- Principal Investigator: Nick Francis
- 1 September 2022 to 28 February 2024
- Project No: 578
- Funding round: FR3
The number of care home residents is increasing and urinary tract infections (UTIs) are common amongst this group. Accurate diagnosis of UTI is important because not treating an infection may lead to serious consequences including death. However, giving antibiotic treatment when there isn’t an infection causes side effects and antibiotic resistance, making future infections harder to treat.
In care home residents, UTIs can cause symptoms like pain passing urine, needing to pass urine more often, or a change in smell or colour of the urine. However, they can just cause vague symptoms like confusion, loss of appetite, or problems with balance. Sometimes it can be hard to know what is causing the problem – especially for residents with dementia, who might not be able to communicate as easily or provide a urine sample to be tested. Many residents also have bacteria in their urine even when they are well (called asymptomatic bacteriuria) which does not need treatment with antibiotics. Currently available urine tests aren’t very helpful in this population. All these challenges mean that it is difficult to diagnose UTI accurately in care home residents. Residents often get given antibiotics ‘just in case’. Care home residents receive more antibiotics than older people living in their own homes, causing more side effects and antibiotic resistance.
To address this problem our team is developing new ways to accurately diagnose UTI. Approaches we want to evaluate include new urine ‘biomarker’ tests and working out which symptoms or signs most accurately predict UTI. To do this we want to conduct a large study collecting data and urine samples from care home residents with UTI. However, before we can do the bigger study we need to answer questions about the best way to do the study, and how big it needs to be – this is called a feasibility study.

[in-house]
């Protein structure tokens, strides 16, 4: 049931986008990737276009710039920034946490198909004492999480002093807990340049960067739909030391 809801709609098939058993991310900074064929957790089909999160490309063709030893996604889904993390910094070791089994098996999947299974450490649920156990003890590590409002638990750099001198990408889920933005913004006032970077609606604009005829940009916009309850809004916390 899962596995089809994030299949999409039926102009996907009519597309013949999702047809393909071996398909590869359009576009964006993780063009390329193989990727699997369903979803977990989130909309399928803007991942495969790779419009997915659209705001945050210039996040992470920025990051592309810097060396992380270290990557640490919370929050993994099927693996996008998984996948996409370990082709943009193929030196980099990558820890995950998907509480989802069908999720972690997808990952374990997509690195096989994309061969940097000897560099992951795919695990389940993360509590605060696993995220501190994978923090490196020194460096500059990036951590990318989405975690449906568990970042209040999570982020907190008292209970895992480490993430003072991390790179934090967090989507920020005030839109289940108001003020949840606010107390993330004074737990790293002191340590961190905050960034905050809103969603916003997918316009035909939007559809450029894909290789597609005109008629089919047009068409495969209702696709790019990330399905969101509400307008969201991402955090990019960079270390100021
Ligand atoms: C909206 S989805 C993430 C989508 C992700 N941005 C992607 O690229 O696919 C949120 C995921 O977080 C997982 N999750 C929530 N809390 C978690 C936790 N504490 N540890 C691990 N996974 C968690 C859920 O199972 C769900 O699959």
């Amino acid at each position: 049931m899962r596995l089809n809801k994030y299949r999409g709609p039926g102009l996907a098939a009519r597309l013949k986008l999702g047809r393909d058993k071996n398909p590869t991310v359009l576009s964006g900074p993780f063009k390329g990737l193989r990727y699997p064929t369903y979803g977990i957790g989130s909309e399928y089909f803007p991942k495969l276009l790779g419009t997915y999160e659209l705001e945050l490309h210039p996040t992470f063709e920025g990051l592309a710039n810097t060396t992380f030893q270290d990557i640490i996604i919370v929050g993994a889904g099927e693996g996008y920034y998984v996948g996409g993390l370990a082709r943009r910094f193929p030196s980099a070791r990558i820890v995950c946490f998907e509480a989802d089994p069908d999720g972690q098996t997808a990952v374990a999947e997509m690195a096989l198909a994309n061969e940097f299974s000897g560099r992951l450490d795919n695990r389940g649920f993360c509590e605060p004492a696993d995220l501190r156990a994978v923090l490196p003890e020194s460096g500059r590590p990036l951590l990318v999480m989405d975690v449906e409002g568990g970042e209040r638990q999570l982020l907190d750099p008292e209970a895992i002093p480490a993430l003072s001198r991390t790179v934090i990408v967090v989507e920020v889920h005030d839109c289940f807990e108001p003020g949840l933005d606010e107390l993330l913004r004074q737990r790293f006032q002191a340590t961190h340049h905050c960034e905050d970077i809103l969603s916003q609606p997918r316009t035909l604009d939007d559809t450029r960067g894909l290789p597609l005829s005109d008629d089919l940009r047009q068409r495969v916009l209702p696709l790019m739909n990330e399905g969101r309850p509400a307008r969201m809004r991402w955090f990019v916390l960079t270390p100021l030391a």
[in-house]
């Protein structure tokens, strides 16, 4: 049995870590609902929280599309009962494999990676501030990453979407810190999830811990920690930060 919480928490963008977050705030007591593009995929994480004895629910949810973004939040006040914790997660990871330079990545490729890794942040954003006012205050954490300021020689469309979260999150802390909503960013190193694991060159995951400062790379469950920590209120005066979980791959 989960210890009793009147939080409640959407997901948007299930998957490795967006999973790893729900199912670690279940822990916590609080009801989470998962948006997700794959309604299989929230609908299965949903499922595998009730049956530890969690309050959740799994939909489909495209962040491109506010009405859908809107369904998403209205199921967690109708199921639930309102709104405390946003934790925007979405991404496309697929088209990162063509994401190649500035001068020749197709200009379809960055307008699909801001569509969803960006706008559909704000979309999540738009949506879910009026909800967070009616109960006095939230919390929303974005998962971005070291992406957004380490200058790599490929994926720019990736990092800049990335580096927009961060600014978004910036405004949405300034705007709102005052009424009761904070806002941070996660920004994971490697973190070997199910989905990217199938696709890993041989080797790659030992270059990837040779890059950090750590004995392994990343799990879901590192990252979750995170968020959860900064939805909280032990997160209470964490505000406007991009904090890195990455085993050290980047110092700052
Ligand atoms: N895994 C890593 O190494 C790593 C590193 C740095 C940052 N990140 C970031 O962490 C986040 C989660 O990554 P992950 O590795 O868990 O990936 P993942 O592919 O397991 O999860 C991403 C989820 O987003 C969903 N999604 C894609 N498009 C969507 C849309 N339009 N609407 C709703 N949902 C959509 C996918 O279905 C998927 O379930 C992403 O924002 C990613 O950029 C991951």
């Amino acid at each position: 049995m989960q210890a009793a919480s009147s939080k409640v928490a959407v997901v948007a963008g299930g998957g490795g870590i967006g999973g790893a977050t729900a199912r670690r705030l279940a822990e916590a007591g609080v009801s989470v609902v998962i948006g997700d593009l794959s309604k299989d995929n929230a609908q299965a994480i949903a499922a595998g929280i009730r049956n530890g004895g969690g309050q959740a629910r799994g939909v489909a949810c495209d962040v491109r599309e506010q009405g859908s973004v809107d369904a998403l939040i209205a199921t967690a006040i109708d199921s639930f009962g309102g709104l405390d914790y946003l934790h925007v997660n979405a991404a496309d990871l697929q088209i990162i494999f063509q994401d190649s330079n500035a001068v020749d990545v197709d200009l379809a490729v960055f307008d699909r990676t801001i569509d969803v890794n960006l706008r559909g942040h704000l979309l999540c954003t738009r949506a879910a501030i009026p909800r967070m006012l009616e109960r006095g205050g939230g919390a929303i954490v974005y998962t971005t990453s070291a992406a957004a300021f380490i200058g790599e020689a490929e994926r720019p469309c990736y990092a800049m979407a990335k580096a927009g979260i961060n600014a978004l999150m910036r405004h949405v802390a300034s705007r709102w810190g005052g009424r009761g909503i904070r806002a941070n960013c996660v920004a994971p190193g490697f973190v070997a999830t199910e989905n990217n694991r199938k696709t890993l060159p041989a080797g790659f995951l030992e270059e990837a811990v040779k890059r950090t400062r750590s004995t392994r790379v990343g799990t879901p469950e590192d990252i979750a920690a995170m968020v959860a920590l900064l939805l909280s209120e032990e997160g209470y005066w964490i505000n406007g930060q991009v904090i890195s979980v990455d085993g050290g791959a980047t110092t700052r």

For our feasibility study we plan to recruit 100 care home residents who will be followed up over 6 months. If residents with dementia lack the ability to consent, we will gain a declaration from a relative or care home staff member who knows them well. All 100 participants will provide information and a urine sample at the beginning of the study. 25 of these participants will also provide repeated weekly samples for 4 weeks to look at any changes in the urine over time. Additional information and urine samples will be collected if a participant develops a UTI during the study and any treatments will be recorded.
Our findings will be used to develop a funding application for a larger study aiming to improve the diagnosis of UTI in care home residents.
Amount Awarded: £108,675